Science and Nature

Climate change destroying homes across the Arctic

Climate change destroying homes across the Arctic thumbnail

By Georgina Rannard

BBC News

Image source, Getty Images

Image caption,

Permafrost thaw in Kivalina, Alaska, is threatening villages and homes

Cracked homes, buckled roads and ruptured pipelines are likely to become common in and near the Arctic as warming temperatures cause frozen ground to thaw, new findings say.

Five million people live on Arctic permafrost including in Russia, North America and Scandinavia.

Climate change is causing the Arctic to warm two-to-four times faster than the rest of the planet.

“The land changes right before us,” one Alaska resident told BBC News.

Scientists studying the Arctic say that 70% of infrastructure and 30-50% of critical infrastructure is at high risk of damage by 2050, with projected cost of tens of billions of dollars.

The study published on Tuesday highlights again how climate change is expected to threaten life as we know it as well as the natural world.

“Arctic communities are all different but everyone living on permafrost is really struggling,” Kaare Sikuaq Erickson told BBC News. He works in Alaska as a cultural mediator between residents and institutions.

Permafrost or tundra is defined as land that has been frozen continuously for more than two years. It covers around one quarter of the northern hemisphere’s land surface, including half of Canada’s land and 80% of Alaska’s.

But warming temperatures are causing parts of it to thaw with often unpredictable effects, including sinkhole formation, land slips and flooding.

“Both the construction itself and the warming of the climate cause permafrost to thaw, which threatens existing infrastructure and future construction projects,” says lead author Prof Jan Hjort at the University of Oulu in Finland.

Image source, Sikuaq

Image caption,

A sinkhole forms after permafrost thawing near the Bering Sea village of Unalakleet, Alaska, in 2021

Imagine living on a block of ice and constantly trying to keep it frozen, Mr Erickson says when explaining the challenges facing Alaskan communities.

It affects everything from trying to dig foundations for a house, or building a level road, to installing sewer and water systems.

“Historically the ice did stay cooler, but now it’s warming fast,” he explains. “You see the foundations of buildings and highways are up and down – you’re driving over big bumps in the roads.”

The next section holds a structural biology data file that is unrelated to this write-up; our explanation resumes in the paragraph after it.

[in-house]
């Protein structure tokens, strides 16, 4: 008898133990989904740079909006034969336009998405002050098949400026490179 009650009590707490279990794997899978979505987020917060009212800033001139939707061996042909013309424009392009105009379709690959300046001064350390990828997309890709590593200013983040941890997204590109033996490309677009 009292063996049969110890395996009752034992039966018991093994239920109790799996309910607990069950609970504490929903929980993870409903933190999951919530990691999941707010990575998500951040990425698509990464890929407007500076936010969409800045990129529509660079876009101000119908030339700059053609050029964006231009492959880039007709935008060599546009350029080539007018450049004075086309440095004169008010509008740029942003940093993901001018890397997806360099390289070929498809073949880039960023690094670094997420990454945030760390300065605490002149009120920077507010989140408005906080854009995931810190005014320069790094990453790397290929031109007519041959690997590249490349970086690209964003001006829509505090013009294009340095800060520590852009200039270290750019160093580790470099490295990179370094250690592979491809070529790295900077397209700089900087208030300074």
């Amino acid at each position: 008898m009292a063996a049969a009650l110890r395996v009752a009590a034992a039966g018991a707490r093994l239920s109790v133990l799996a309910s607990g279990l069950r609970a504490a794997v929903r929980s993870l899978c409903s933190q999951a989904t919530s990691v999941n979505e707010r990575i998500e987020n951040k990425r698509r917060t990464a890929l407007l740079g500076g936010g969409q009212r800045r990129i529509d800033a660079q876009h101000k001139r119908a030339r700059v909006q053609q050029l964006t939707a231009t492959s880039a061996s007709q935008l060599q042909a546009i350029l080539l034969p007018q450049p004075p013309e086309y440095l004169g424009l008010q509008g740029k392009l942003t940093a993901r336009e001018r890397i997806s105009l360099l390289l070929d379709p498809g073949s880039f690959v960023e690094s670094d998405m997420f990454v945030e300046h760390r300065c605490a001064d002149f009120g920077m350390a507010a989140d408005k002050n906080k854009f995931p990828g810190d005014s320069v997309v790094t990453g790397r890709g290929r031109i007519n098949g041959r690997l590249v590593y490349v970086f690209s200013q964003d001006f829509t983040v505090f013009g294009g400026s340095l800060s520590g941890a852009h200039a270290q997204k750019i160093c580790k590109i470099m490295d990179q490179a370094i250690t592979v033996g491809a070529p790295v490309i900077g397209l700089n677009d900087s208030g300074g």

Because of the unequal way that the US government divided up land after colonisation in the 19th and 20th centuries, indigenous villages now have limited land and few options to move as it becomes unstable, Mr Erickson explains.

Meanwhile in Russia, up to 80% of buildings are damaged in some cities built on permafrost, the research suggests. Most of the cities in the Arctic are located in Russia and the degrading landscape is affecting food security, traditional lifestyles and accessibility.

And as the heating of the planet is projected to accelerate in coming years, more permafrost is expected to thaw, threatening infrastructure and communities.

At least 120,000 buildings, 40,000 km of roads and 9,500 km of pipelines, as well as airstrips, are located in permafrost areas of the northern hemisphere, according to the study.

“If you think about the Arctic, the whole landscape stability is dependent on the threshold of zero degrees Celsius. And as surface temperature approaches zero, we are seeing huge waves of problems,” Arctic geologist Louise Farquharson from the University of Fairbanks, Alaska, told BBC News.

In some communities she studies, water mains are rupturing and houses are becoming unstable when the ground subsides. It’s become dangerous to play outside in areas due to ponds forming from meltwater.

“It’s important to emphasise that people have lived in these landscapes for thousands of years – it’s not as simple as saying communities can pick up and move,” she says.

Media caption,

Large mounds called thermokarsts in Siberia are a result of permafrost thawing

In 2020, evidence of the catastrophic impact of warming permafrost was clear when a huge oil spill caused one of Russia’s worst environmental disasters.

Around 21,000 tonnes of diesel poured from Norilsk Nickel’s storage tanks into rivers and lakes in Russia’s Arctic north. Investigators believe the tanks sank into the ground after it became unstable as permafrost thawed.

It is possible to tackle the problem using different building design or trying to keep the permafrost cool, the research explains. But it is expensive and risky.

Some highways in Alaska are already built with what are known as air convection embankments. This method places porous stones inside the surface of roads to encourage heat to rise away from the frozen ground.

“Most scientists would probably agree that the sensible solution is to reduce our dependency on greenhouse gases and thereby lower the degrees to which our planet will warm,” suggests Dr Poul Christoffersen, glaciologist at the Scott Polar Research Institute in Cambridge, UK.

“It’s always been hard to live in the Arctic – we always found ways to thrive and we will carry on but it’s getting tougher for our people,” Mr Erickson explains.

Scientists are also closely analysing permafrost to assess how much carbon dioxide locked inside the frozen land is being released as it warms.

The research is published on Tuesday in Nature Reviews Earth & Environment.

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